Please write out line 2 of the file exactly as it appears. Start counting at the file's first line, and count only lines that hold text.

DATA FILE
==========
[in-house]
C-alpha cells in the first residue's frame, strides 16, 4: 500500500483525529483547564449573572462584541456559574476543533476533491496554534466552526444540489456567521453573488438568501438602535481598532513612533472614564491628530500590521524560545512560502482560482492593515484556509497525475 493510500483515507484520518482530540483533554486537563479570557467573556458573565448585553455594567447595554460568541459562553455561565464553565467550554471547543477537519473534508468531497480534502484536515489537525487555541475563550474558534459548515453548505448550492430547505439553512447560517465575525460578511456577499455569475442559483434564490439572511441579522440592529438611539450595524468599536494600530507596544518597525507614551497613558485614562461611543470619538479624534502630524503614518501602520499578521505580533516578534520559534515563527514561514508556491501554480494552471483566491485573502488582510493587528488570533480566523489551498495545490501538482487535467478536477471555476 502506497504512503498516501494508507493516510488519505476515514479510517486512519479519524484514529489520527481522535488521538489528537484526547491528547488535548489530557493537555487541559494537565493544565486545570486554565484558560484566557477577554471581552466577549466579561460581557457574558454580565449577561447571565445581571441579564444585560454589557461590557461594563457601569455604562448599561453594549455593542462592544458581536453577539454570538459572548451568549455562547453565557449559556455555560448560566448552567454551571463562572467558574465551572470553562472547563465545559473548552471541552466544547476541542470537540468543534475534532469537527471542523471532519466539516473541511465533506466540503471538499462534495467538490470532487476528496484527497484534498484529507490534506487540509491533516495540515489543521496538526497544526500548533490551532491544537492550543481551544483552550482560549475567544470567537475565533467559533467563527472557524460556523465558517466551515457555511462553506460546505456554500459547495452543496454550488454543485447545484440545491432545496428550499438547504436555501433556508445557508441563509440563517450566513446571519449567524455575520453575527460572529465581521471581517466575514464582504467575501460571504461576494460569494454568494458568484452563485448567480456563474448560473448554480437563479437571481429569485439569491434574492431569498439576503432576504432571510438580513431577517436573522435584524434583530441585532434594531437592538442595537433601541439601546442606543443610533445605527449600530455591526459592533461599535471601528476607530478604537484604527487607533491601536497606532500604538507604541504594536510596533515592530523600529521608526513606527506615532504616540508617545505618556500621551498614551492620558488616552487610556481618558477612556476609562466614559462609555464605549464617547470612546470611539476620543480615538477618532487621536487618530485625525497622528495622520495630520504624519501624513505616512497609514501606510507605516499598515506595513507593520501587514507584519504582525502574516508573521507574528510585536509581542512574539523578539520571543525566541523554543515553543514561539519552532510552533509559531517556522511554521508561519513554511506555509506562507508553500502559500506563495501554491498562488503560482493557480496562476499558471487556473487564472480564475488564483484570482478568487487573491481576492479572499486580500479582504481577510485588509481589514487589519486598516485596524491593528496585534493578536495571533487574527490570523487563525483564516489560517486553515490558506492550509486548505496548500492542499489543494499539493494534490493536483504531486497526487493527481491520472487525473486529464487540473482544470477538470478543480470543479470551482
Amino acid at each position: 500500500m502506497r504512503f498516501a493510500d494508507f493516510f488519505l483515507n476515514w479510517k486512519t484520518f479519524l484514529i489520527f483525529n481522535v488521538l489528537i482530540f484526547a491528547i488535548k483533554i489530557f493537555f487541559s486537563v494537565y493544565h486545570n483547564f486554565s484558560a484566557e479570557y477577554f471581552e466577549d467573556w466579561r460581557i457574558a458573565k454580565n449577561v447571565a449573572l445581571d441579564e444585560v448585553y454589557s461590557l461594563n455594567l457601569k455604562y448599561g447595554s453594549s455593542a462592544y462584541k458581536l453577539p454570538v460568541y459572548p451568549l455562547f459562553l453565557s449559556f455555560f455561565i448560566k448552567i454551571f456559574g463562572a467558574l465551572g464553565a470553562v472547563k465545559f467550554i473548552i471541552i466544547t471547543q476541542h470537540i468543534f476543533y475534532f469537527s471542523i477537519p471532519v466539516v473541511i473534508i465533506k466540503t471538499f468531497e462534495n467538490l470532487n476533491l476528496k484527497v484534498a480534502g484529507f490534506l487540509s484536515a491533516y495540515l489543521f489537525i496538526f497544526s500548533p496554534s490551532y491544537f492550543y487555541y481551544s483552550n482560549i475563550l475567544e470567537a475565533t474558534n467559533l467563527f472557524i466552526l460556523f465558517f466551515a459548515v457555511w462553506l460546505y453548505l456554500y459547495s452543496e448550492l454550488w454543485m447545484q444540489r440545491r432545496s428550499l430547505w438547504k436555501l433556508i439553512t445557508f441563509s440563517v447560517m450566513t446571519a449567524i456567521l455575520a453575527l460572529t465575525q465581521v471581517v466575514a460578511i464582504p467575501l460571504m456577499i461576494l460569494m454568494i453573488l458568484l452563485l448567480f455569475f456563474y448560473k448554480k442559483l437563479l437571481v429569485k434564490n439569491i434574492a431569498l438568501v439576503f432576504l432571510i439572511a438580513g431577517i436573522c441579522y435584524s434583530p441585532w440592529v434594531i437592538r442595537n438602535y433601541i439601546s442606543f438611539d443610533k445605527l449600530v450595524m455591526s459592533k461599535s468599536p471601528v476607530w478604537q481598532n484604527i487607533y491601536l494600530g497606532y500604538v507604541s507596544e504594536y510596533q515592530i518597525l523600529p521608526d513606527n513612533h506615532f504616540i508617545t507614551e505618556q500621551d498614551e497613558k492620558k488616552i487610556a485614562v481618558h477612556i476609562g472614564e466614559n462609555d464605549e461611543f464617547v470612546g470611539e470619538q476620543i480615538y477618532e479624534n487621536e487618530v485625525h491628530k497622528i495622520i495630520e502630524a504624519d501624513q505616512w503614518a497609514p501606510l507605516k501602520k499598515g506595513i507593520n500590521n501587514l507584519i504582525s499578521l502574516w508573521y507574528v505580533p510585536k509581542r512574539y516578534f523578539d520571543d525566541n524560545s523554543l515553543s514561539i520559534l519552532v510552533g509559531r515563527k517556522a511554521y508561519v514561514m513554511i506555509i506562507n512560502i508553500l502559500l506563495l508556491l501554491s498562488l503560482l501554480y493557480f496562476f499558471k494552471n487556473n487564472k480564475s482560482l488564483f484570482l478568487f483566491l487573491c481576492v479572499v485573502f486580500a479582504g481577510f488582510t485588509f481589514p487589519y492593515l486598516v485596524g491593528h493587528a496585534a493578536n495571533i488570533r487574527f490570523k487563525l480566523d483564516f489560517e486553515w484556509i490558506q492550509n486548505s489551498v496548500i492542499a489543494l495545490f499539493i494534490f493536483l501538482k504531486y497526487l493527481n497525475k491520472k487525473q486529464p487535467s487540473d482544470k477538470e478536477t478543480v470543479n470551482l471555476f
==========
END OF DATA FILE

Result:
C-alpha cells in the first residue's frame, strides 16, 4: 500500500483525529483547564449573572462584541456559574476543533476533491496554534466552526444540489456567521453573488438568501438602535481598532513612533472614564491628530500590521524560545512560502482560482492593515484556509497525475 493510500483515507484520518482530540483533554486537563479570557467573556458573565448585553455594567447595554460568541459562553455561565464553565467550554471547543477537519473534508468531497480534502484536515489537525487555541475563550474558534459548515453548505448550492430547505439553512447560517465575525460578511456577499455569475442559483434564490439572511441579522440592529438611539450595524468599536494600530507596544518597525507614551497613558485614562461611543470619538479624534502630524503614518501602520499578521505580533516578534520559534515563527514561514508556491501554480494552471483566491485573502488582510493587528488570533480566523489551498495545490501538482487535467478536477471555476 502506497504512503498516501494508507493516510488519505476515514479510517486512519479519524484514529489520527481522535488521538489528537484526547491528547488535548489530557493537555487541559494537565493544565486545570486554565484558560484566557477577554471581552466577549466579561460581557457574558454580565449577561447571565445581571441579564444585560454589557461590557461594563457601569455604562448599561453594549455593542462592544458581536453577539454570538459572548451568549455562547453565557449559556455555560448560566448552567454551571463562572467558574465551572470553562472547563465545559473548552471541552466544547476541542470537540468543534475534532469537527471542523471532519466539516473541511465533506466540503471538499462534495467538490470532487476528496484527497484534498484529507490534506487540509491533516495540515489543521496538526497544526500548533490551532491544537492550543481551544483552550482560549475567544470567537475565533467559533467563527472557524460556523465558517466551515457555511462553506460546505456554500459547495452543496454550488454543485447545484440545491432545496428550499438547504436555501433556508445557508441563509440563517450566513446571519449567524455575520453575527460572529465581521471581517466575514464582504467575501460571504461576494460569494454568494458568484452563485448567480456563474448560473448554480437563479437571481429569485439569491434574492431569498439576503432576504432571510438580513431577517436573522435584524434583530441585532434594531437592538442595537433601541439601546442606543443610533445605527449600530455591526459592533461599535471601528476607530478604537484604527487607533491601536497606532500604538507604541504594536510596533515592530523600529521608526513606527506615532504616540508617545505618556500621551498614551492620558488616552487610556481618558477612556476609562466614559462609555464605549464617547470612546470611539476620543480615538477618532487621536487618530485625525497622528495622520495630520504624519501624513505616512497609514501606510507605516499598515506595513507593520501587514507584519504582525502574516508573521507574528510585536509581542512574539523578539520571543525566541523554543515553543514561539519552532510552533509559531517556522511554521508561519513554511506555509506562507508553500502559500506563495501554491498562488503560482493557480496562476499558471487556473487564472480564475488564483484570482478568487487573491481576492479572499486580500479582504481577510485588509481589514487589519486598516485596524491593528496585534493578536495571533487574527490570523487563525483564516489560517486553515490558506492550509486548505496548500492542499489543494499539493494534490493536483504531486497526487493527481491520472487525473486529464487540473482544470477538470478543480470543479470551482